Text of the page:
It's been the best of times for Arthur Chu: four victories and a six-figure paycheck on Jeopardy!, a streak he'll attempt to continue on Monday.For many fans, however, it's been the opposite. Chu's unusual style of play has angered a large contingent of his audience, earning him the title of "Jeopardy! Villain" and comparisons with Richard Hatch, the conniving champion of the original Survivor. (Unlike Hatch, Chu has managed to keep his clothes on.
Is $500,000 enough to get the ex-First Lady of France to represent a porn company?
Valerie Trierweiler is having a bit of a rough year.The former First Lady of France ended her relationship with President Francois Hollande in January after allegations surfaced that he was having an affair with French actress Julie Gayet. And in the midst of this publicly broadcast break-up, Trierweiler was offered the obvious conciliatory option of representing a porn company. YouPorn, an internationally-visited and highly trafficked free pornography site proposed paying Trierweiler $500,000 to be the site’s “French Ambassador and Spokesperson,” according to a letter penned by the site’s vice president Brad Burns.
The social network's king-sized purchase is Zuckerberg's largest acquisition yet. But does it make any sense?
—By CNBC’s Ansuya Harjani. Follow her on Twitter @Ansuya_H. Facebook’s staggering $16 billion acquisition of WhatsApp is a sign of sheer “desperation,” according to one industry watcher, who argues that the social networking giant has overpaid for the mobile-messaging start-up.“This is crazy money. I think they massively overpaid for this. they’ve done it because they are desperate,” Rob Enderle, principal analyst at Enderle Group, told CNBC on Thursday.
By Barbara Brody for Life by DailyBurn Forget colonics and ultra-low-cal juice fasts. If you want to clear out toxins and boost your overall health, there are smarter and safer ways to do it. Here are five expert-approved tactics that are guaranteed to make you feel like a better, fresher version of yourself. 1. Sweat it out.“Saunas have been used as part of detox protocols in integrative medicine for decades,” says Susan S. Blum, M.D., assistant clinical professor of preventive medicine at the Icahn School of Medicine at Mount Sinai in New York and author of The Immune System Recovery Plan.
A new book on anxiety from The Atlantic editor Scott Stossel is wonderful. So, naturally, we had a few questions.
Americans are an anxious people.About one in five of us suffers from an anxiety disorder, and in their most serious manifestations they can be devastating, leading to everything from severe agoraphobia to dangerous substance abuse. There is, as always, controversy over how to best treat anxiety; depending on which expert you ask, you could be pointed toward medication, talk therapy, meditation, or some combination of all the above.For those of us who suffer from anxiety (and I would certainly put myself in that category, although at the milder end—I don’t have any official diagnosis and am medication-free), it can be hard to explain the symptoms to our non-anxious friends and family.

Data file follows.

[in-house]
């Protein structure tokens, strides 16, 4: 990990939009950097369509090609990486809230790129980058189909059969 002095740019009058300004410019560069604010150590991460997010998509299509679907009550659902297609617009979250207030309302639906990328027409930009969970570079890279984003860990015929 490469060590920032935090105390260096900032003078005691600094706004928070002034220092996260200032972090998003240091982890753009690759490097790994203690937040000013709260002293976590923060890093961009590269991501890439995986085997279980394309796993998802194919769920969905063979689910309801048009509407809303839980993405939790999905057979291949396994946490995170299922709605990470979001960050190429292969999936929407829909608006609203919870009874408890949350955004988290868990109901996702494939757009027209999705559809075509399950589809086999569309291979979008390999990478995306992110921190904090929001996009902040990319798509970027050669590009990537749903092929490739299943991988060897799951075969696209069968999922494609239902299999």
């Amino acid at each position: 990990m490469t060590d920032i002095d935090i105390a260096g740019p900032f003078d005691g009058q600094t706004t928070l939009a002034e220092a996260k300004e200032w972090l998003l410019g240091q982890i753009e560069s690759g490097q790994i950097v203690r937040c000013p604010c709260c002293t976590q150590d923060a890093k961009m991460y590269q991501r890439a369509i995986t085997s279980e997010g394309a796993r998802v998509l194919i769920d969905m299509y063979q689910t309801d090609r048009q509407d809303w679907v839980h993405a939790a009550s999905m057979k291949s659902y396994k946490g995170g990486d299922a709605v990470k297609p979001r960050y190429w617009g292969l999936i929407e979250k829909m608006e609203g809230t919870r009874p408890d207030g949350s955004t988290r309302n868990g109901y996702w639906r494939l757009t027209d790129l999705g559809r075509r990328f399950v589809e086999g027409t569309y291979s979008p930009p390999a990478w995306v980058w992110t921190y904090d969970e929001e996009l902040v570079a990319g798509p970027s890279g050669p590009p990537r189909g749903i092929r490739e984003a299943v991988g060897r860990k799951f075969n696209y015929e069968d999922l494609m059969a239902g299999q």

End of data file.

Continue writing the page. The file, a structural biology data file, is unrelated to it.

Google want us to behave properly while walking round with their mini-computers wrapped around our heads. But their advice is not only laughably impractical—it’s downright creepy.
Emily Post would wholeheartedly approve of Google Glass’s attempt at imposed decorum, although whether she could have been persuaded to wear a pair of skinny wraparound glasses with an in-built computer is another matter. Spurred by an array of etiquette infractions by users, Google Glass has issued a list of do’s and dont’s for using the new technology to stop you from becoming a “glasshole.”The advice is littered with such headache-inducing wordplay.
A headset capable of issuing commands to another device with a simple head nod is one of 38 patents granted to Apple this week. Here’s what next in the iWorld.
Meet the newest app: your head.Tech behemoth Apple was granted 38 new patents by the U.S. Patent and Trademark Office on February 18, some of which its been waiting more than six years to receive. Ranging from a head movement-triggered headset to an iPad cover, the patents offer a glimpse into what’s next in the iWorld.The biggest surprise out of the Apple patents is a health-monitoring headset with the ability to not only track a user’s exercise or sporting activity but their biometric data as well (e.
You probably thought Anthony Weiner would never tweet again. Well, you’re wrong.
Anthony Weiner will always be a man of 140 characters.The lanky, scandal-scarred former Congressman and purveyor of the now colloquial sext, has lived and died by the tweet. Naturally an extrovert, and a political firebrand whose appearance in rooms during his mayoral campaign in the summer of 2013 sparked endless pyrotechnic controversies, Weiner is again engaging in public dialogue on the platform that brought an abrupt end to his congressional term in 2011.
Personal genetic tests are safe, innovative, and the future of medicine. So why is the most transparent administration ever shutting down an inexpensive and popular service? Because it can.